Singapore Swings

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If there is one word that best captures Singapore, it is “unique”. A dynamic city rich in contrast and colour, you’ll find a harmonious blend of culture, cuisine, arts and architecture here. Brimming with unbridled energy, this little dynamo in Southeast Asia embodies the finest of both East and West.

Of all the gin joints in all the towns in all the world, I had to walk in to this one. After all, it’s a tourist’s “must do” to visit Singapore’s historic Raffles hotel, for a cherry-topped Singapore Sling, sipped beneath its trademark punkahs – rows of horizontal-bladed ceiling fans swaying lazily in the tropical warmth.

Even more tantalising was my stay in a Peranakan suite at Singapore Intercontinental. Normally, hotel rooms are for sleeping, showering and slipping out to taste the exotica of a foreign destination. But this Exquisite hotel opens the door on a unique ethnic history. The Peranakan culture is a hybrid of language, food, fashion, architecture and lifestyle born of the blend of Chinese émigrés and Malays.

The well-known sarong kebaya – long slim skirt and embroidered blouse, is Peranakan. Nonya food – a fusion of Chinese cuisine with south-east Asian spiciness, is Peranakan.

The Intercontinental’s Peranakan suites, reincarnated original Chinese Shophouses – commercial premises at ground level with living quarters attached – are a wonderful accommodation experience. (In Sydney, the Hotel chain blends modern rooms with the preserved façade of the convict-era sandstone treasury).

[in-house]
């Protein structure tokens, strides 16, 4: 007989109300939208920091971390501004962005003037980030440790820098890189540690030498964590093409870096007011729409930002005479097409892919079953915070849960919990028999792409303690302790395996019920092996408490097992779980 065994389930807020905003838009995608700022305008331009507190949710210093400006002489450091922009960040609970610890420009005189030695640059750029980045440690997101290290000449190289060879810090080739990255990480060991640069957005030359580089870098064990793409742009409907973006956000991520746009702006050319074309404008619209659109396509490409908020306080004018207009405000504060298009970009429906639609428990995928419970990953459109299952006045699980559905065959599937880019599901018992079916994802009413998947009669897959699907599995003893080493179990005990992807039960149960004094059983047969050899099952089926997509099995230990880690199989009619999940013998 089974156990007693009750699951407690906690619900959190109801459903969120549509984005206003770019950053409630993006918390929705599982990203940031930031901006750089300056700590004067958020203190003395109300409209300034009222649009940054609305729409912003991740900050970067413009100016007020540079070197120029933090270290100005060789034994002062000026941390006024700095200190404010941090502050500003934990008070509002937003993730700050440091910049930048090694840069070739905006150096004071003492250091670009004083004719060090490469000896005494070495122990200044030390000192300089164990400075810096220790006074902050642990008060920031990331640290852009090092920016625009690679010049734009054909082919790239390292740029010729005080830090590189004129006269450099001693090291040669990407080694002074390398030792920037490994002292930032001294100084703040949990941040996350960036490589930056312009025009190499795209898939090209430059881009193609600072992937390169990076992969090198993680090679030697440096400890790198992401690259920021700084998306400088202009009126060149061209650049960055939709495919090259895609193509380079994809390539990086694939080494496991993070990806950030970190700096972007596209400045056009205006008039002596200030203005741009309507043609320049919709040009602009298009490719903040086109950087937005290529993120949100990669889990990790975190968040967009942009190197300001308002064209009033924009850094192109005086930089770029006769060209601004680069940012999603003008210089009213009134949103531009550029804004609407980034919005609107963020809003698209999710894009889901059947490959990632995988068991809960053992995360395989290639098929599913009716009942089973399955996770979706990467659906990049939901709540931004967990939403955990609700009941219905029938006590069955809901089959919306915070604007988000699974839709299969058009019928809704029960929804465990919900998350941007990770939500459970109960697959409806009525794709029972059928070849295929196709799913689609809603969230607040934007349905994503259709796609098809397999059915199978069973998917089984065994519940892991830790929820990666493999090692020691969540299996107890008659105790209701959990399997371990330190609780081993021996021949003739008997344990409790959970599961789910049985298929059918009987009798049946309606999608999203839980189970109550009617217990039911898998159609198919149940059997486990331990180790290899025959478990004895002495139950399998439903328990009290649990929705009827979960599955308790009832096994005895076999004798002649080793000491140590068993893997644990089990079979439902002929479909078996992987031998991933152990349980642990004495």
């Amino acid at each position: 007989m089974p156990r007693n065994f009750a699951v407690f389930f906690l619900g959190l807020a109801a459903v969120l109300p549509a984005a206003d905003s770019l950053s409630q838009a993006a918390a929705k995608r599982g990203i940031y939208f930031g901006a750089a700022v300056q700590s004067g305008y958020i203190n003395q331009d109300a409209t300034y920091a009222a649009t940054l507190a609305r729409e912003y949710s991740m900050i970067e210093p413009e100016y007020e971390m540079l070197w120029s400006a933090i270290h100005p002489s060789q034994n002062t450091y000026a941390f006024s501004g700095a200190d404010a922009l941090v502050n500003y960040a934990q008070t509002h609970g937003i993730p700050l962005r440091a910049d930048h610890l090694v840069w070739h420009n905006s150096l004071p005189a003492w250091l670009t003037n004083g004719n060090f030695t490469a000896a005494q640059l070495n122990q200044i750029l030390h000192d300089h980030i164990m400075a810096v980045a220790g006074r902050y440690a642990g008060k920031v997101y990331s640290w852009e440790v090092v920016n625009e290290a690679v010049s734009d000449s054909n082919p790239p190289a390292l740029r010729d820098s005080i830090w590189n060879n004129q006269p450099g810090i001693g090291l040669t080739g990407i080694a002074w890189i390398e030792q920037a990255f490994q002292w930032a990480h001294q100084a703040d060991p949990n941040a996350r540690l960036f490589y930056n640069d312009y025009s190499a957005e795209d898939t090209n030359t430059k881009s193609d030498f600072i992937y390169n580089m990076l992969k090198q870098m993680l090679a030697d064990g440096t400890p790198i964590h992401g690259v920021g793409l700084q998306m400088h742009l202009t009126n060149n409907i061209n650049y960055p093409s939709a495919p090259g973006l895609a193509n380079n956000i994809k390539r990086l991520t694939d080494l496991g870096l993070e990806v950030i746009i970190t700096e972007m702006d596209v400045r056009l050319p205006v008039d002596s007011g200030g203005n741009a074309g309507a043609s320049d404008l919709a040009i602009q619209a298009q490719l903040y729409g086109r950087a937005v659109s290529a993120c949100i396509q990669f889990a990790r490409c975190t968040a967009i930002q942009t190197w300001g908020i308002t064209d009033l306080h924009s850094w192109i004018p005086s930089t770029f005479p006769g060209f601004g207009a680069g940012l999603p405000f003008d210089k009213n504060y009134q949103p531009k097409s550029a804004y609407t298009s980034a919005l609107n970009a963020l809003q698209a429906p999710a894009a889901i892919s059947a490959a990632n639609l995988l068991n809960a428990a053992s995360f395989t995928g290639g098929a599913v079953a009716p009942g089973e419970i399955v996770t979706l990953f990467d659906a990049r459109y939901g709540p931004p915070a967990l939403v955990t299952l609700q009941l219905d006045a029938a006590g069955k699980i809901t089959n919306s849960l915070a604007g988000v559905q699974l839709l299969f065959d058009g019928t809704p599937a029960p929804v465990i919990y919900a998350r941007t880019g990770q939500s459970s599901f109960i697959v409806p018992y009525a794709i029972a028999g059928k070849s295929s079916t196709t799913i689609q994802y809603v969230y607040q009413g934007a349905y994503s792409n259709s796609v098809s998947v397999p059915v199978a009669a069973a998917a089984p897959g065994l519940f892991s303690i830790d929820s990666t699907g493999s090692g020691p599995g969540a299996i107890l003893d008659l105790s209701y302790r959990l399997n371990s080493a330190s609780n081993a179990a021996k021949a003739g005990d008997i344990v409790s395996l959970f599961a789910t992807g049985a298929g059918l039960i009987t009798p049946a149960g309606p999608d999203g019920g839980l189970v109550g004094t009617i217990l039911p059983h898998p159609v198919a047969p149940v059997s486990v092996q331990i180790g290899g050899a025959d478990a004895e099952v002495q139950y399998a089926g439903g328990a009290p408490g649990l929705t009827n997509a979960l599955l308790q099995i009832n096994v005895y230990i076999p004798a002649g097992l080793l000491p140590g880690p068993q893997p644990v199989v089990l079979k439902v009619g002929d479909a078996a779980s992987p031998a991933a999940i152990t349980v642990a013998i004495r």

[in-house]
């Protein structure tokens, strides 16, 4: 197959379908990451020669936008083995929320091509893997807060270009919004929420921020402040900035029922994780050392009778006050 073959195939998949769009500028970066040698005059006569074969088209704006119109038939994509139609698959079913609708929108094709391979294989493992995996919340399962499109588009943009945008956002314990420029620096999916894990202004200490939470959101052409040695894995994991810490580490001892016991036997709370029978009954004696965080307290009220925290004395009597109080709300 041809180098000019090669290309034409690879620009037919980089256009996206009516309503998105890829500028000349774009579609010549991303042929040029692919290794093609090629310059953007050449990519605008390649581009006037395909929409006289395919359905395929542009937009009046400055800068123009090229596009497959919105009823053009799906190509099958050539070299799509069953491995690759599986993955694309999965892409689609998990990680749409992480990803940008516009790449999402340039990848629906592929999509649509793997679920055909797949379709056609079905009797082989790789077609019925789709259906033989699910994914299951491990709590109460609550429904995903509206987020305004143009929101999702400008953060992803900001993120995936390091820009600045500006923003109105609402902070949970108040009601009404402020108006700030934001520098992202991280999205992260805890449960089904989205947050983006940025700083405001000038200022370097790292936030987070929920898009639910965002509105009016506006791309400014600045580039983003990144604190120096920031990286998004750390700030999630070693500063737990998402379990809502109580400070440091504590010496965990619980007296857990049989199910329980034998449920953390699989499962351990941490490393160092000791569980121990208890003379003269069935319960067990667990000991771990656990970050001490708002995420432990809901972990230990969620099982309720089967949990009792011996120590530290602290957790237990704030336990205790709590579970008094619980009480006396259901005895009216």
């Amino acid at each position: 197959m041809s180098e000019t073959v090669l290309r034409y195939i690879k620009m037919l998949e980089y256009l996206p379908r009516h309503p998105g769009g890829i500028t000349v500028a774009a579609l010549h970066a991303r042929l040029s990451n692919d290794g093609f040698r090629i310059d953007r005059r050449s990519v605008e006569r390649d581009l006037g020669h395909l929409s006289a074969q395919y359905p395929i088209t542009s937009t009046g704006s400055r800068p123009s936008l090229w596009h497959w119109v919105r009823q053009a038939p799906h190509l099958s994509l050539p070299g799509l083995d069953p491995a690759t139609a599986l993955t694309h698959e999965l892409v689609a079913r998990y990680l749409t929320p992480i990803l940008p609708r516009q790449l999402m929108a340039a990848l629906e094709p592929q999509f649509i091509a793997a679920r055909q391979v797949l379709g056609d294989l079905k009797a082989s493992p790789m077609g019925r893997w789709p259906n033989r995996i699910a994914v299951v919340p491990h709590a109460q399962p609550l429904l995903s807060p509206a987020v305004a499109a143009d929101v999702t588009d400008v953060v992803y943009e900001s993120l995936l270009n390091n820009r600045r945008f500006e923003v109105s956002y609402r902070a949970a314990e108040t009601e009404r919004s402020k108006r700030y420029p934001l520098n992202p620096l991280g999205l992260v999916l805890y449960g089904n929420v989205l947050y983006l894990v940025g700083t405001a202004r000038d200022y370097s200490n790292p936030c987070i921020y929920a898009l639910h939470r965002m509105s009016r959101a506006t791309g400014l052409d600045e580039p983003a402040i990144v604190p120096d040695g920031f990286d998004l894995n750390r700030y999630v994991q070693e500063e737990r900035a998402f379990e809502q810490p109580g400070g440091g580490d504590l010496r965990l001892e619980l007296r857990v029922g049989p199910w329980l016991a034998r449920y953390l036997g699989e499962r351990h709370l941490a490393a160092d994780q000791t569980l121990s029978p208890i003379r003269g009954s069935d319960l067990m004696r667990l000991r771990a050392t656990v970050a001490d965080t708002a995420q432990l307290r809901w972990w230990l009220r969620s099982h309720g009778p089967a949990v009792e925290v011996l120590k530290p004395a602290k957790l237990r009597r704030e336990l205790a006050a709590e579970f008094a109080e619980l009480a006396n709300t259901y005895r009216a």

In Tahiti, it gives upmarket spin to the islands’ traditional thatched fales).

Terrific food, a throbbing upbeat vibe, an outdoors lifestyle and an overwhelming array of architecture and décor styles make today’s Singapore swing.

The city-state’s buildings and recreation precincts offer constant surprises: explosions of colour, and a wealth of gold jewellery, in little India; immaculate satay and noodle stalls at every turn; fascinating temples and mosques. Fashion, from luxury labels to cheap Asian casual, is vibrant and, along with electrical goods, a bargain-buyer’s delight 24/7.

Menus run the gamut from fragrant curries in the Indian quarter, Chinatown specialties, gleaming Japanese Sushi and Peranakan fine dining to delicious laksa for a few dollars from a hawker stand: supremely fresh, remarkably good.

The locals’ genial nature, outdoor dining, a great climate and Singapore’s seductive culture made my visit a pure pleasure trip. Even “Singlish”, a mangled patois that tumbles all over itself, emerges eventually in a modicum of comprehension all round. Every July, the Singapore chilli crab festival is a gourmet extravaganza: endless flows of succulent crustaceans, and tiger beer. There’s a sensational Social-history museum, exotic zoo, fabulous spas, odd discoveries at every turn.

Keep an eye out for future Specials on the world’s best tourism information site at www.visitsingapore.com

Story by Susie Boswell.

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